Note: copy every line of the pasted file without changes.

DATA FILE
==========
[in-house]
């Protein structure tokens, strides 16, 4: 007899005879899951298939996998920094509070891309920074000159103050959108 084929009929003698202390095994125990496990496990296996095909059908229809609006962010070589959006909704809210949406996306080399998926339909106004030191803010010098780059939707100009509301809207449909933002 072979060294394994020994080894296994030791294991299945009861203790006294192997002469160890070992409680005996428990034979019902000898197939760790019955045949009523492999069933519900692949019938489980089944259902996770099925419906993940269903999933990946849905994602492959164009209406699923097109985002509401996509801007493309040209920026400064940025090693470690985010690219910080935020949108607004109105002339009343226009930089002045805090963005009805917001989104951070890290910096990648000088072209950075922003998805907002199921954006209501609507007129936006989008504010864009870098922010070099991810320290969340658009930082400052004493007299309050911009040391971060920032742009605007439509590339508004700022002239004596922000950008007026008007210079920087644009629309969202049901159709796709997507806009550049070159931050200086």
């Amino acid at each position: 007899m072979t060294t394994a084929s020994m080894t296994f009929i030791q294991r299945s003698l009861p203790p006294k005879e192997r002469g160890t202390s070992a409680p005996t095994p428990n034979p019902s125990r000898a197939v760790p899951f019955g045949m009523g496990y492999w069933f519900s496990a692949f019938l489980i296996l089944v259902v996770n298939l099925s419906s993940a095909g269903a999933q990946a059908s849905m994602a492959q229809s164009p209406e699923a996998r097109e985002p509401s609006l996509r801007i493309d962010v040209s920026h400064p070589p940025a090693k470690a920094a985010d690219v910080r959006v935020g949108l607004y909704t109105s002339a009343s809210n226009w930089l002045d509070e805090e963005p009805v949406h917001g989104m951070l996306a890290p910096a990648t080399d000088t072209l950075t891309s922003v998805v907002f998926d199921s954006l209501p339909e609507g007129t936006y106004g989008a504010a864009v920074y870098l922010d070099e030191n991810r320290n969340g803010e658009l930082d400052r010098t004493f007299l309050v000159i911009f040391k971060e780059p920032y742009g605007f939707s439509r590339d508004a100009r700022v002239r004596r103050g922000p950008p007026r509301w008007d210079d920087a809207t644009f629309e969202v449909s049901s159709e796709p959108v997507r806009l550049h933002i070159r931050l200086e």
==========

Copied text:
[in-house]
């Protein structure tokens, strides 16, 4: 007899005879899951298939996998920094509070891309920074000159103050959108 084929009929003698202390095994125990496990496990296996095909059908229809609006962010070589959006909704809210949406996306080399998926339909106004030191803010010098780059939707100009509301809207449909933002 072979060294394994020994080894296994030791294991299945009861203790006294192997002469160890070992409680005996428990034979019902000898197939760790019955045949009523492999069933519900692949019938489980089944259902996770099925419906993940269903999933990946849905994602492959164009209406699923097109985002509401996509801007493309040209920026400064940025090693470690985010690219910080935020949108607004109105002339009343226009930089002045805090963005009805917001989104951070890290910096990648000088072209950075922003998805907002199921954006209501609507007129936006989008504010864009870098922010070099991810320290969340658009930082400052004493007299309050911009040391971060920032742009605007439509590339508004700022002239004596922000950008007026008007210079920087644009629309969202049901159709796709997507806009550049070159931050200086």
């Amino acid at each position: 007899m072979t060294t394994a084929s020994m080894t296994f009929i030791q294991r299945s003698l009861p203790p006294k005879e192997r002469g160890t202390s070992a409680p005996t095994p428990n034979p019902s125990r000898a197939v760790p899951f019955g045949m009523g496990y492999w069933f519900s496990a692949f019938l489980i296996l089944v259902v996770n298939l099925s419906s993940a095909g269903a999933q990946a059908s849905m994602a492959q229809s164009p209406e699923a996998r097109e985002p509401s609006l996509r801007i493309d962010v040209s920026h400064p070589p940025a090693k470690a920094a985010d690219v910080r959006v935020g949108l607004y909704t109105s002339a009343s809210n226009w930089l002045d509070e805090e963005p009805v949406h917001g989104m951070l996306a890290p910096a990648t080399d000088t072209l950075t891309s922003v998805v907002f998926d199921s954006l209501p339909e609507g007129t936006y106004g989008a504010a864009v920074y870098l922010d070099e030191n991810r320290n969340g803010e658009l930082d400052r010098t004493f007299l309050v000159i911009f040391k971060e780059p920032y742009g605007f939707s439509r590339d508004a100009r700022v002239r004596r103050g922000p950008p007026r509301w008007d210079d920087a809207t644009f629309e969202v449909s049901s159709e796709p959108v997507r806009l550049h933002i070159r931050l200086e």